I was at that game back in 1991. It was the greatest performance by a running back I'd ever seen in college football. Until last night.

Sports Illustrated college football writer Bruce Feldman wrote yesterday that the top five Heisman candidates in his book are Oklahoma quarterback Baker Mayfield, and four running backs: Stanford's Bryce Love, Penn State's Saquon Barkley, Wisconsin's Jonathan Taylor, and Auburn's Kerryon Johnson. 

Now Bruce, before you crack your knuckles and start typing me defensive reasons why I'm wrong and why Penny doesn't deserve to be a Heisman finalist, save it. The only argument you can really come back with when a player who isn't in a Power Five conference has these kind of historic numbers is that he hasn't done this against any legit competition.

But Penny demonstrably outplayed Bryce, who is your #2 candidate on the Heisman list, when San Diego State beat Stanford. Penny finished that game with 206 total yards on offense vs. Love’s 187 yards. Both are great athletes. Penny's just a little better.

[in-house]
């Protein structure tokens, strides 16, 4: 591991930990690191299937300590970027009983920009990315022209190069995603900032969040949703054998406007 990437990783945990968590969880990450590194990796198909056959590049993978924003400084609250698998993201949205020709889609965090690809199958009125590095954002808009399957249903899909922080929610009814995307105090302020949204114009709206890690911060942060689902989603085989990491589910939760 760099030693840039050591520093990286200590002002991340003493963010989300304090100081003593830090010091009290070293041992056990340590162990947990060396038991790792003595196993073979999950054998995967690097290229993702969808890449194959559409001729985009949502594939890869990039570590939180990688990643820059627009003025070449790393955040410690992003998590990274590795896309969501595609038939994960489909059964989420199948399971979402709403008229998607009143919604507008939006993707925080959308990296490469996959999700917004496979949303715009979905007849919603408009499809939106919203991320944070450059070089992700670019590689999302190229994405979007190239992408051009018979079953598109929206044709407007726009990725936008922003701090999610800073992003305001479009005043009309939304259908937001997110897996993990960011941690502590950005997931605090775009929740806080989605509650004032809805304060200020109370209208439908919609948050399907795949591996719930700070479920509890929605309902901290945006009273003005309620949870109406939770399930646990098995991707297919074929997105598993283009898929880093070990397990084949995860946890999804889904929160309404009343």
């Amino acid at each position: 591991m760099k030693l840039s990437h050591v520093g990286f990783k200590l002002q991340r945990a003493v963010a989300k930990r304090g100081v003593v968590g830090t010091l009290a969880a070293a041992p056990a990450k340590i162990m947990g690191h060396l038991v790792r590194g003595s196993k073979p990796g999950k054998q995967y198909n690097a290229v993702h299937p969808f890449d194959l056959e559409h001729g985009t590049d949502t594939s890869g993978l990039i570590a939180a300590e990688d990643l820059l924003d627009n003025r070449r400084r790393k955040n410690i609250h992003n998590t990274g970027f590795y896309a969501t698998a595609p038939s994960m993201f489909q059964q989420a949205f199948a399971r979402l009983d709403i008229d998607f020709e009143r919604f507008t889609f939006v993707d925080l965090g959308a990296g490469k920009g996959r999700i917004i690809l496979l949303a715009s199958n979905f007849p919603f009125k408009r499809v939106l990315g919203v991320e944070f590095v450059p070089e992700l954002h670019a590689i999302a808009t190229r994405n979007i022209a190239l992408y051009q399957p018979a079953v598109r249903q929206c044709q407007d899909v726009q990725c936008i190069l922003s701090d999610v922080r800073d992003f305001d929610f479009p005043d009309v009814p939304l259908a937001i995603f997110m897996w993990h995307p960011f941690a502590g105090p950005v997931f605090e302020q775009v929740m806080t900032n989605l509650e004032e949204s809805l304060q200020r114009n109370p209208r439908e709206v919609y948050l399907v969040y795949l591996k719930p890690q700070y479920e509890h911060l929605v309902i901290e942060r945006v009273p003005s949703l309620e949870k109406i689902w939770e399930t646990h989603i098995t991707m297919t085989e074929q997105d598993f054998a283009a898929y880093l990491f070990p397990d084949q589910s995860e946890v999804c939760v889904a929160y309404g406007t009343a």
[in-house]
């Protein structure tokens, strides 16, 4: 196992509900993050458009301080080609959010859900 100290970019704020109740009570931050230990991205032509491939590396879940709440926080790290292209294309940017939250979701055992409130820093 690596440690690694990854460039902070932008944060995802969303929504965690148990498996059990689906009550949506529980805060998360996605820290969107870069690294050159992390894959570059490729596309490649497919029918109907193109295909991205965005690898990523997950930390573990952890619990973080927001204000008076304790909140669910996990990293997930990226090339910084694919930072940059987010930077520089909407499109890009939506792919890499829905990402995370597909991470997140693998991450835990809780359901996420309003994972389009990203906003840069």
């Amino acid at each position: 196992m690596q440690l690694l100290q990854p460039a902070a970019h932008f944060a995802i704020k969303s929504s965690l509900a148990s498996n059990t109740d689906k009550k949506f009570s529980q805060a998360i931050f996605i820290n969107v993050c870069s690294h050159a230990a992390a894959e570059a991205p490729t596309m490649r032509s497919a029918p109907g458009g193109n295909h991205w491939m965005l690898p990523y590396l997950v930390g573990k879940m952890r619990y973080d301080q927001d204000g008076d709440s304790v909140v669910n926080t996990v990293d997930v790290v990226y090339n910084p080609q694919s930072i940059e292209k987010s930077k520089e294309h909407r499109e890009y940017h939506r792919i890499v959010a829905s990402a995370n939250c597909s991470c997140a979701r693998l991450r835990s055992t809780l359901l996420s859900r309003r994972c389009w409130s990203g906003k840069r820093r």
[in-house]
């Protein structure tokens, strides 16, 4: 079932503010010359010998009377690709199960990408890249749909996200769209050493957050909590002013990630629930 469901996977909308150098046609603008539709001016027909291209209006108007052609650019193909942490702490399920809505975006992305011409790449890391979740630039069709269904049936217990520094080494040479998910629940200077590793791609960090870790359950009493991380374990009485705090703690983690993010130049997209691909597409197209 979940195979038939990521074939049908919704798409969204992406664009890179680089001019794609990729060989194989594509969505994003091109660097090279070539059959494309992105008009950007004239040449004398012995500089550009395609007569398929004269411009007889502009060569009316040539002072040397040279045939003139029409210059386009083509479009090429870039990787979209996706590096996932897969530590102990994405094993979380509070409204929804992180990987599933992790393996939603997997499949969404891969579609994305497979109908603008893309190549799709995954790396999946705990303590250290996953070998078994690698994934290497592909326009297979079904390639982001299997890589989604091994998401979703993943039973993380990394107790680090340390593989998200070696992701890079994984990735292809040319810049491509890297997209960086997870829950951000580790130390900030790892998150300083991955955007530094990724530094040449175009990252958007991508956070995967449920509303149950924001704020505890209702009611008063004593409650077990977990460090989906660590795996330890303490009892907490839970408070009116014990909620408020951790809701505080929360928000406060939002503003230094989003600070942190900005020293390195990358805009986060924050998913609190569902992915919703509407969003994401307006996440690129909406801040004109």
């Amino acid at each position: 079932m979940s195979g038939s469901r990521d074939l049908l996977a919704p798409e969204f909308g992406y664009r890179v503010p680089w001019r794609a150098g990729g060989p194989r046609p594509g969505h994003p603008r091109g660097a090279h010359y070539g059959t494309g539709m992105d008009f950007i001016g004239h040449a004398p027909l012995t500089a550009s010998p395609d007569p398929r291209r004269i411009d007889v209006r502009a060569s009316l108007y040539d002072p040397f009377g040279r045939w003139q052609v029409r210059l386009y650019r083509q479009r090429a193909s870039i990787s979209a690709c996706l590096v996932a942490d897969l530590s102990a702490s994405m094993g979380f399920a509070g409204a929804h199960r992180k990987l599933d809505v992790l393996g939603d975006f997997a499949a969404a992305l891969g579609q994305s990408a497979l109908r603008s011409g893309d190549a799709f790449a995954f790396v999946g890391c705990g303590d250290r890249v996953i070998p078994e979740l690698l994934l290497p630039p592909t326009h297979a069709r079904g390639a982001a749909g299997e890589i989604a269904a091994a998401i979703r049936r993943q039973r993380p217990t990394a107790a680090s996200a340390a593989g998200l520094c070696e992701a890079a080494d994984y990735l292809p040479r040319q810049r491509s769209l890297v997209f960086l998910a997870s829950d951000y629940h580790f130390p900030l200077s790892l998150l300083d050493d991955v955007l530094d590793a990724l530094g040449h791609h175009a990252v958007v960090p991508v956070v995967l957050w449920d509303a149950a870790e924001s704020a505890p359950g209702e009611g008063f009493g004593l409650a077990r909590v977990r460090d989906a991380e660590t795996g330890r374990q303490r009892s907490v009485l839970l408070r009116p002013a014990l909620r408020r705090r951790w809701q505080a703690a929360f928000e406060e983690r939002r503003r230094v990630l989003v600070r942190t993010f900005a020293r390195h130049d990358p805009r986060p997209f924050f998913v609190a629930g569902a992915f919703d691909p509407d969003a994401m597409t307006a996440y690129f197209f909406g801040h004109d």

Penny also had a remarkable game against Arizona State, another Power Five team that beat #5 Washington and #24 Oregon and is headed for a bowl game this year. Against the Sun Devils, in Tempe, Penny had 353 all-purpose yards, including 216 rushing on just 18 carries, 38 yards receiving and 99 yards on special teams.

The opponent does not matter. Penny dominates all comers. There is simply no sound argument left for Bruce or anyone else to justify leaving him on the outside looking in to the Heisman ceremony in New York City next month. 

Don't let this happen yet again, Heisman voters. You slighted Faulk, the college and NFL hall-of-famer who was easily the best football player in the nation when you gave the trophy instead to Gino Torreta, who quarterbacked a great Miami team but was in no way, shape or form a better football player than Faulk was that year or any year. 

You did it again last year to Donnell Pumphrey, the unstoppable and unbelievable San Diego State mighty might who broke the all-time college football rushing record last season and ran for more than 2,000 yards. He deserved to be a Heisman finalist, too.